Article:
Epiphania Musabyemariya and her husband are a successful business couple as they buy and raise livestock in their small village in the south of Rwanda. Their nine children are well feed and are all attending school, but this was not the way things where before Epiphania joined an AEE self-help group (SHG), which was made possible by Help a Child.
As Epiphania learnt about how to save and borrow money at the same time as her weekly savings to the group savings account mounted up she was unsure what she could do with a loan from the SHG. She decided that the major problem that her family faced was not having access to running water in their house, so with a 150,000 RWF ($180 US) she was able to get the water pipes into the house and use a little to buy thing that could be sold in her shop. She slowly paid back the loan with the profits from the village shop she owned and run as well as buying a tap and value for the previously fitted water pipe, bringing the water to the house is an amazing achievement.
After routing the water pipes into her home, Epiphania took another loan to invest in buying and selling bulls. First, she bought one bull that she later sold for 200,000 RWF ($240 US) and used the money to buy two others. A few weeks later she sold one of them for 120,000 RWF ($144 US) to pay for children’s school fees and family’s health insurance. She is continuing to buy and sell cows as a way to generate income.
Epiphania says she and her husband were uncertain when they first joined the self-help group but were later motivated by the training of an AEE staff who encouraged them to save and take small loans to invest in small projects like animal rearing and selling so that they may develop economically “it worked like they told us, it seemed like things were improving, we were progressing financially.’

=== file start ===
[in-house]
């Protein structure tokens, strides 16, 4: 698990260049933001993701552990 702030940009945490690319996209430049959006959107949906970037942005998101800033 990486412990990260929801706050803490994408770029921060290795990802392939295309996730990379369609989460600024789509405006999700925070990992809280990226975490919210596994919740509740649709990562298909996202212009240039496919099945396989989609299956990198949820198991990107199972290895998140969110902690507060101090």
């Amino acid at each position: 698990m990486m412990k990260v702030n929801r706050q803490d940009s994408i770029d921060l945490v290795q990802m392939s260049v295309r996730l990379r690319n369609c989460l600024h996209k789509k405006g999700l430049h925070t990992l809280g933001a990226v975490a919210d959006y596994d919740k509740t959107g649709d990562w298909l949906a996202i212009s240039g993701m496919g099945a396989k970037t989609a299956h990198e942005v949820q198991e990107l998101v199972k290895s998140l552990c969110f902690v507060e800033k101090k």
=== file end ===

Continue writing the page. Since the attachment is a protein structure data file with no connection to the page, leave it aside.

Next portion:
Epiphania said she no longer relies on her husband for everything: “Before, life was hard for me. If I needed soap, I’d ask my husband for it; even salt, I’d ask my husband. But now, I never ask him for soap or salt. You see the small items I am selling there, I get money for such things from them. So, it has made my life very easy.”
Epiphania who serves as model for her neighbours is happy for them because they are members of the AEE groups too. She is grateful to see her community growing together with everyone involved either in a business of selling animals, crops or owning a shop. All of her close neighbours now grown nutritious vegetables in their kitchen gardens after they saw her harvesting from her home garden.
Although she is worried that the lack of water in her region could be a threat to the gardens and especially to the animal rearing businesses. Epipahnia has managed to find temporal solutions but they didn’t last and she’s hopeful a long-lasting solution will be found for the water problem in her region. “For instance, I have a water tap but it has been at least a month since we had water in the tap. There is a place I had decided to construct my own cistern by digging a hole and putting a plastic sheeting inside; and now the plastic has a tear and the water just runs through.” She said